White Marlin are only in the Atlantic Ocean, unlike the Black which are only Pacific based fish. They are the smallest of the Marlin species but sought after for their speed, agility and amazing leaping ability. These fish are streamlined and display their elegant beauty while making fantastic leaps and speed when making blistering runs. They are the premier light-tackle offshore game fish. White Marlin are distributed throughout the tropical Atlantic waters. They make seasonal runs following the Gulf Stream up the Atlantic Ocean as far north as the Blue Marlin go. They will often hunt and forage in warm, shallow water, well inshore of the continental shelf. They are very fast and take advantage of the plentiful baitfish there by means of ambush attack. They are smaller than other Marlin species, but usually bigger than sailfish. White Marlin may reach a potential maximum size of ~220 lb. (100 kg). The International Game Fish Association all-tackle record is 181 lb.
The striped Marlin is the Pacific version of the White Marlin in the Atlantic. While bigger than the White, the Striped Marlin is the smallest of the Pacific Marlin. It is found in tropical waters to temperate Indo-Pacific oceans as far north as Japan and south to Argentina in South America. They are abundant around Baja Peninsula in Mexico (Cabo is a well-known hunting ground) Hawaii, New Zealand, Madagascar and the south eastern coast of Africa. They do not usually no far from the surface and are often referred to as the "flying dagger" as they too can hit speeds around 70mph (~110kph). It is a large fish with a record weight of 420 lbs. (190kg), they are believed to be capable of reaching 500 lbs. (227kg) and a maximum length of ~14 ft. (4 meters). The striped Marlin is a predator that hunts during the day usually close to the surface but also in depths of 30 ft. (~100 meters) preying on baitfish, squid and whatever else might peak their interest. A favorite food of Striped Marlin is sardines, which are also very fast swimmers, making this predator/prey relations the fastest know hunt in the world. They like the other Marlin species, hunt as a co-op and ball bait, each taking their turns at feeding. In clear blue waters this is an amazing site.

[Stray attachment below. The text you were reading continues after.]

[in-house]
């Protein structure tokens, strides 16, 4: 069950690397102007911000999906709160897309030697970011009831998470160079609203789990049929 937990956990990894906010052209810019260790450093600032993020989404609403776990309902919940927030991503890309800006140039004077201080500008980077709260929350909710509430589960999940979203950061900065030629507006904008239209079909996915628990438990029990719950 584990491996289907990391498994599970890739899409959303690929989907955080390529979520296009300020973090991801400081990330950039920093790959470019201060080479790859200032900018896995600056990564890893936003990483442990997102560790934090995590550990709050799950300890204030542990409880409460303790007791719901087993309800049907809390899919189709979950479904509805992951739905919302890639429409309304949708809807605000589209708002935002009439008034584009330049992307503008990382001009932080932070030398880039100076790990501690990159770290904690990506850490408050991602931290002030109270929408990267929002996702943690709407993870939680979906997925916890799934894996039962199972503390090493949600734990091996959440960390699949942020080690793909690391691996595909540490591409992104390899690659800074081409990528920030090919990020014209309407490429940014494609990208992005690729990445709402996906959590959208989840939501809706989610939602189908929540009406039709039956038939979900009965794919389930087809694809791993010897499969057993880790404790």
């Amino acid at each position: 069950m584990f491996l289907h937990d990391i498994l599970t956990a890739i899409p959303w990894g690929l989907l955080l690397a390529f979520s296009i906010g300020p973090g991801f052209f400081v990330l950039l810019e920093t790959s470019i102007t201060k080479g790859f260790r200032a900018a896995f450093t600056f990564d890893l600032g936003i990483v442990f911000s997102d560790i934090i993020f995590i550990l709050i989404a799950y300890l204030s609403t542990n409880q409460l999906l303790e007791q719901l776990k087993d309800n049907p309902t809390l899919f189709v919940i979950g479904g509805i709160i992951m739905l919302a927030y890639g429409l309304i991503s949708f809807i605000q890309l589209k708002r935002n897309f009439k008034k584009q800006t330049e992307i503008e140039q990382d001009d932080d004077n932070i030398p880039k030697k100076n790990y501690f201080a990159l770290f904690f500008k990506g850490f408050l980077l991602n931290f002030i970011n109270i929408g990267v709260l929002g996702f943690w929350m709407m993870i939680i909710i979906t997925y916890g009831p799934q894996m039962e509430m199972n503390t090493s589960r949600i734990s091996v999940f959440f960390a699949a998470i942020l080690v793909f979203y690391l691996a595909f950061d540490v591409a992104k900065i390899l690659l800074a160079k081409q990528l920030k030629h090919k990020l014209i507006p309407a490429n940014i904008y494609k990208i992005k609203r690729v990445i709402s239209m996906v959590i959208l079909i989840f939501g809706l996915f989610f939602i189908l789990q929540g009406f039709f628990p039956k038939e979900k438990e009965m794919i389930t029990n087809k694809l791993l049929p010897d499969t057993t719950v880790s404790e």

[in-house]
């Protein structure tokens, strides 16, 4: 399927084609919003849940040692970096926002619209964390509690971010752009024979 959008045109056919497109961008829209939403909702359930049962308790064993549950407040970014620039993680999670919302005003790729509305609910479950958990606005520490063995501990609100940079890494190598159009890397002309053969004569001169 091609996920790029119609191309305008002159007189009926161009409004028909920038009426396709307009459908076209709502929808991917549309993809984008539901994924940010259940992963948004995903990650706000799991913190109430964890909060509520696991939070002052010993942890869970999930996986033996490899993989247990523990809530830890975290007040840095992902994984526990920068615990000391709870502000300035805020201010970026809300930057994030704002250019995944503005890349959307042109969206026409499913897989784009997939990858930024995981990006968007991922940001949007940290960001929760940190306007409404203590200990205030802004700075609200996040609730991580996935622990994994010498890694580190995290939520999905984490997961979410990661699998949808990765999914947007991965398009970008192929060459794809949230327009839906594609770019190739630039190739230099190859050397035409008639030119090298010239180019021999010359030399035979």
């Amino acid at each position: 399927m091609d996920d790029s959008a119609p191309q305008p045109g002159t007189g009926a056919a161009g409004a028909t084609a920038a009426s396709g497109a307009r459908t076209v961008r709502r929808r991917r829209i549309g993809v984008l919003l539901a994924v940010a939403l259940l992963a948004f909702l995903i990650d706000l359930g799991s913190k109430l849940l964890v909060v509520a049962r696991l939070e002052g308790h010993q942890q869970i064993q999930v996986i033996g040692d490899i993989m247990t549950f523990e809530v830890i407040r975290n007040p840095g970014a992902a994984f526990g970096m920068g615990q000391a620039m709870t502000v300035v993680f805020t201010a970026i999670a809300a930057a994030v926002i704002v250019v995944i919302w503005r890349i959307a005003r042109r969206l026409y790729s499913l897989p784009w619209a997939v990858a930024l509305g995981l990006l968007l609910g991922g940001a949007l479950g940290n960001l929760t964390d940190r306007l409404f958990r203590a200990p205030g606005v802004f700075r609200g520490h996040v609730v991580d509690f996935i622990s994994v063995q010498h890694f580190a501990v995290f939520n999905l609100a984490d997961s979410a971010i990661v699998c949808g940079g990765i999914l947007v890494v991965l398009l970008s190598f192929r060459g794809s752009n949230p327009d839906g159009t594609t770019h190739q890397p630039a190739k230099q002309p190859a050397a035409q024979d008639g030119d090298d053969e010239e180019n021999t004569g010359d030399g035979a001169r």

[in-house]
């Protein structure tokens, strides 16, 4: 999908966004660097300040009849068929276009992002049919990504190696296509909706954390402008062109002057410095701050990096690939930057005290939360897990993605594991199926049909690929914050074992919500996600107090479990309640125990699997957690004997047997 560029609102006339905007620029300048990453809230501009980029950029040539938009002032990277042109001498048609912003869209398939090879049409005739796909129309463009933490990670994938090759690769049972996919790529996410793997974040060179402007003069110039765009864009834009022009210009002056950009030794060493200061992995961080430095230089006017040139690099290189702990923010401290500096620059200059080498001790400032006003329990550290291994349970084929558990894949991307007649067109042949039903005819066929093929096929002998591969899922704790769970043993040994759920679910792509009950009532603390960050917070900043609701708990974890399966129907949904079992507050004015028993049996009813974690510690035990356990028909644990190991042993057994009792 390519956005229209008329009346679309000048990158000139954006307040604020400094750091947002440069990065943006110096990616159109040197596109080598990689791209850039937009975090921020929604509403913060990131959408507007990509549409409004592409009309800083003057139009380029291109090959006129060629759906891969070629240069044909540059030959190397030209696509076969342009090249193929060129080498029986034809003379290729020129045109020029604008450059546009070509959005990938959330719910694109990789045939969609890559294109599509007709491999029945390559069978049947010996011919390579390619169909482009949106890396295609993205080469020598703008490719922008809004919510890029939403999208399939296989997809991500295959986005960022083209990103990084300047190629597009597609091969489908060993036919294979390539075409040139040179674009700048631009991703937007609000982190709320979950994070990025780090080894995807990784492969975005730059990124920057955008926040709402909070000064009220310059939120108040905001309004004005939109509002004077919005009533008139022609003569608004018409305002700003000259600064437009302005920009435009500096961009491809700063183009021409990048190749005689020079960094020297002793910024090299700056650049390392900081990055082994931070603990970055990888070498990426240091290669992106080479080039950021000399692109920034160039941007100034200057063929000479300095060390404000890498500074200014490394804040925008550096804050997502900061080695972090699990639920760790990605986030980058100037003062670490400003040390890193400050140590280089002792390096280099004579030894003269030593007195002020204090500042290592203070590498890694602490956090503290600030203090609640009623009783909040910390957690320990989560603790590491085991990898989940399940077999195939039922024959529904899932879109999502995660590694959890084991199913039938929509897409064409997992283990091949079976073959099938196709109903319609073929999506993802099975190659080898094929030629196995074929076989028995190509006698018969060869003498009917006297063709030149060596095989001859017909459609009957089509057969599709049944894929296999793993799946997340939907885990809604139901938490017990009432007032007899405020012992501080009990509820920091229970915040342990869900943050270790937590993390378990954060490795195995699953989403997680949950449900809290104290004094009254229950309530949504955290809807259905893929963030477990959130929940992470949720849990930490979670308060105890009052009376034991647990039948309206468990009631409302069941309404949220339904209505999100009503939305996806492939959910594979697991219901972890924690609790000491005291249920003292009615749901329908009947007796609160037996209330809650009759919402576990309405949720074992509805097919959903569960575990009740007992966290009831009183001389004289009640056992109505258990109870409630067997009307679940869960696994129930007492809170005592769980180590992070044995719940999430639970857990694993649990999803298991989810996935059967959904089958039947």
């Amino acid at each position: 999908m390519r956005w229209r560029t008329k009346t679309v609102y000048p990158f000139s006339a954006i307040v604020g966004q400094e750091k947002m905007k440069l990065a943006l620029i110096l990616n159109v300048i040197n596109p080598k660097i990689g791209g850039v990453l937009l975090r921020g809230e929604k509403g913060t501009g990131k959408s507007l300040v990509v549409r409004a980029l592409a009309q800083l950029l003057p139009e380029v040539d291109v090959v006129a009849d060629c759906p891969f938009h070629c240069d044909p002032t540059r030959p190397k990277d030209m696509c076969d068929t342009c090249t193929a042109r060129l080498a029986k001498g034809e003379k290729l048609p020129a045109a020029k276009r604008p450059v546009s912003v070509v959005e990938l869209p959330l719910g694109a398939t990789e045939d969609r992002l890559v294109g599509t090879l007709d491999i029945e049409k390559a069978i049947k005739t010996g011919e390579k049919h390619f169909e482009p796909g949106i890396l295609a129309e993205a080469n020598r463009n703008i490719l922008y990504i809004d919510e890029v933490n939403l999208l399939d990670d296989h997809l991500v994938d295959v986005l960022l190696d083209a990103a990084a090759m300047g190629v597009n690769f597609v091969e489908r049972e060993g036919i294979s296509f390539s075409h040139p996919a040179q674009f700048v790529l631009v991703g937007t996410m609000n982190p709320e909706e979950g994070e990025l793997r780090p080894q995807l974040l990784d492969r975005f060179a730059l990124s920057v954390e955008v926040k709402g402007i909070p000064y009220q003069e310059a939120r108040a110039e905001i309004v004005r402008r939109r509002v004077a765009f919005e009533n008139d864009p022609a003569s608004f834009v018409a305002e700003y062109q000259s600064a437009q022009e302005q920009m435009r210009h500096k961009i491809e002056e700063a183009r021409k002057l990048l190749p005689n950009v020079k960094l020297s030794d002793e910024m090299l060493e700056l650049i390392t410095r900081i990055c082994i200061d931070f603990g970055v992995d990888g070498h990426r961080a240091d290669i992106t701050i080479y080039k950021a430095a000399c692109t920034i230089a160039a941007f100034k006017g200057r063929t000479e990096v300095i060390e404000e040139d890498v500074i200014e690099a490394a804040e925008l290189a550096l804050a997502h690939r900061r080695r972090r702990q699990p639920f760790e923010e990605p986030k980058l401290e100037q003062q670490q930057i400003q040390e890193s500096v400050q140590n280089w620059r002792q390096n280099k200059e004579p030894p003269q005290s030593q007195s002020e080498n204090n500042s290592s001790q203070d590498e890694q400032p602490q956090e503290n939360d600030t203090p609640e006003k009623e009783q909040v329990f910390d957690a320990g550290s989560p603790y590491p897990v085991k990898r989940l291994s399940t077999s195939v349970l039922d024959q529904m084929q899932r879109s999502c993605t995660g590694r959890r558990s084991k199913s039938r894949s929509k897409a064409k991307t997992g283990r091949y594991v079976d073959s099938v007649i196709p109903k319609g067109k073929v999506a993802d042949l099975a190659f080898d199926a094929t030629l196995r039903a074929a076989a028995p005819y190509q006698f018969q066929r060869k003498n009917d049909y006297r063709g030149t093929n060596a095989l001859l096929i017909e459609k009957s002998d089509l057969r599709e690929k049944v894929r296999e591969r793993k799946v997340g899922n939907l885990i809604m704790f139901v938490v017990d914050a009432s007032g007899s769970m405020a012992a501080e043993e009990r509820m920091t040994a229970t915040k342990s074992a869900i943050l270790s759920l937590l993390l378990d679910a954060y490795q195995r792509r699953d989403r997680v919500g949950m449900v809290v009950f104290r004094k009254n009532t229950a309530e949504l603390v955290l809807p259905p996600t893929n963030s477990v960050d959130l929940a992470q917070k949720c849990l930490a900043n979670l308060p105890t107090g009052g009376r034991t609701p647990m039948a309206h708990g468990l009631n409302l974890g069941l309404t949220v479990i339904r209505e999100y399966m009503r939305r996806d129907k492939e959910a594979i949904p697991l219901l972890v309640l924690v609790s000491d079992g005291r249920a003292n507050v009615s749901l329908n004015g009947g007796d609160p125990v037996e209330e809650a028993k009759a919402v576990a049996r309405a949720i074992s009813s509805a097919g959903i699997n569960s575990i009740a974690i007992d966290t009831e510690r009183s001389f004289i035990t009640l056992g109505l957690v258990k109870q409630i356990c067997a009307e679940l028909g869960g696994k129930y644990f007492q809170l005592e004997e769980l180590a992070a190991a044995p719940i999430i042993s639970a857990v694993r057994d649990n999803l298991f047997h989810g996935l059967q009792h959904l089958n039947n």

Gear & Technique
Marlin are without a doubt, the fastest, strongest, biggest & baddest fish you will ever attempt to catch on a fly. One of the things that make any Marlin so special is the water walk it takes after being hooked. It literally will shoot across the water making fantastic leaps and dance on its tail while attempting to spit your hook. The larger fish tend to jump less, mainly because of their weight but they are all ferocious fighters and never give up. They have a wicked strike and after setting the hook, there's no question that you are in for the fight of a lifetime. Billfish like Marlin, swordfish, and saifish would be apex predators if it weren't for the sharks. Sharks and marine mammals like the killer whales are the only species in the ocean strong enough and fast enough to take down a Marlin. It usually happens when they are injured or sick, or on the end of a fisherman's line. In Australia, it is not uncommon to have a large hammerhead or a great white that shows up to ruin a great day of fishing.